taking action to deal with those, but it is important we have staff on


the front line who can inform offenders and keep prisons safe. --


drones. Six major incidents and eight weeks


is unprecedented in the 25 years I have been in this House. Following


on from the honourable gentleman from Gainsborough, which he


confirmed the figures to September meant a loss, of 14 hundred is an


officers? And when you have to recruit 2500, don't you mean 4000 to


meet those 2000 500,000 -- 2500, and do you intend to do that? You're


right, we need to recruit 4000 over the next year. I announced initially


we were recruiting officers for ten of the most challenging prisons,


making job offers to those first 400. We have launched the graduate


scheme, and within 24 hours of announcing that scheme, we had


expressions of interest from over 1000 candidates, so there are people


interested in joining the prison service. It is a challenge to


recruit those numbers of officers but the other tournament to do it,


it is what we did to do to turn prisons around and make them places


of safety and reform. Would you accept that the greatest support we


can give two prison officers is to make sure they have the correct


levels of staffing in their prisons? Is she aware that there has been


significant problems highlighted by reports recently in Chelmsford


prison which has been attributed to the understaffing of the prison.


What is being done to get the levels of staff to correct levels? And


would you agree for your Minister for prisons to have a meeting with


me to discuss this? You are absolutely right, we do need to


recruit staff at Chelmsford, in addition to other prisons. I know


the prisons Minister will be meeting him soon. And I am keen to visit


Chelmsford myself, to come and meet the gentleman there and see the


situation on the front line. As well as issues with the


understaffing and morale we still have issues with some old prisons,


which are neither suitable for the caves of rehabilitation needed and


also cause security issues. Can the government update us on what has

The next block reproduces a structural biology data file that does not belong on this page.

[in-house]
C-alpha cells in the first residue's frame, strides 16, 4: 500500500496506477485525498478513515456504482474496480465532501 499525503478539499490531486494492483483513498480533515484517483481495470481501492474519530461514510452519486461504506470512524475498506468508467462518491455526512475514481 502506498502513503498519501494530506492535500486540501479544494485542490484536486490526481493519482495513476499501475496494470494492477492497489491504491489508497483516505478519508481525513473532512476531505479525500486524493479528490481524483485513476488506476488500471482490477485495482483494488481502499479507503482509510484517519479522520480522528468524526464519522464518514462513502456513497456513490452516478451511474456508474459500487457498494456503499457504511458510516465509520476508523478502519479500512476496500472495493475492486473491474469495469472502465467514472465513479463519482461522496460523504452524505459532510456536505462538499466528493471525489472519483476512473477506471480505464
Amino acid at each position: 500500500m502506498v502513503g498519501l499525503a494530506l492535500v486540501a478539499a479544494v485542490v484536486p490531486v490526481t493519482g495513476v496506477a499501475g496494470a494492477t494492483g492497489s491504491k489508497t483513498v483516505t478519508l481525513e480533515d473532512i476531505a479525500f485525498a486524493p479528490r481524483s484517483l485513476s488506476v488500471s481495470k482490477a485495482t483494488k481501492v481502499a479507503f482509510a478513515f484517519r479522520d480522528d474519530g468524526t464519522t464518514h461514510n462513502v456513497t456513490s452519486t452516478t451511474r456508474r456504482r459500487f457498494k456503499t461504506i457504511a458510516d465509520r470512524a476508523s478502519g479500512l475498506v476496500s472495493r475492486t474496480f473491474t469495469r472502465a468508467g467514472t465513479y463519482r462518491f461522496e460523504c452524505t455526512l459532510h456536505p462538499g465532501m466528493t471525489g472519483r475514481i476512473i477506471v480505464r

been happening to deal with that problem? You are absolutely right.


It is harder to reform offenders and create safe environments we want in


old prisons that are not fit for purpose. That is why we are building


additional prison places, 1.3 billion allocated, we will open each


MP Bergman in Wales shortly with additional places. But we are


committed and I will announce more about the prison build programme in


due course. In 2011, and confirmed in 2016, there was adjusting the


Delia competition -- the daily accommodation fabric checks. How has


that have maintained order and reduced self harm? You raise a very


important issue. We do need cells that are fit for purpose. And also


that are usable. One of the things my honourable friend, the Prisons


Minister, has been focused on a regular meetings has been making


sure that contractors get cells back to you as unfit for purpose.


Some prisons, including in Birmingham, use prisoner violence


reduction representatives to discourage disorder. These are


prisoners who are paid to monitor other inmates. Stakeholders we have


spoken to suggest that some are ensuring compliance by themselves


meeting out violence to troublesome inmates. What assessment has she


made their use? The honourable lady refers to those valiant reduction


programmes, and I have seen them in place in a number of prisons, where


they can be very effective. Because often it is peer two peer support


that can help turn prisoners around. However, they need to be carefully


managed and monitored. My expectation is that it is the role


of the governor of the prison to make sure all those proper systems


are in place. In December, during her statement to the House on the


riot at one prison in Birmingham, the Justice Secretary suggested that


as many as 13 Tornado teams were deployed to the prison. Such events


deprive other prisons of office numbers. Officer numbers. Does she


have confidence that she had the resources to deal with the


disturbances of this kind? And when will the Sara Payne investigation


into what happened they concluded? Well, be an increasing the number of


Tornado staff to make sure that we do deal with any incidents that are


either cross prison estate, particularly while we are building


up the strength of our front line. Those officers do a fantastic job


and did a fantastic job in resolving the incident at each MP Birmingham.


I can tell her that the investigation being led by Sarah


Paynes on the incident at HMP Birmingham will report back in


February. Amanda Solway. Question number five. I would like to take


question five with nine and 12. The prison safety and reform White Paper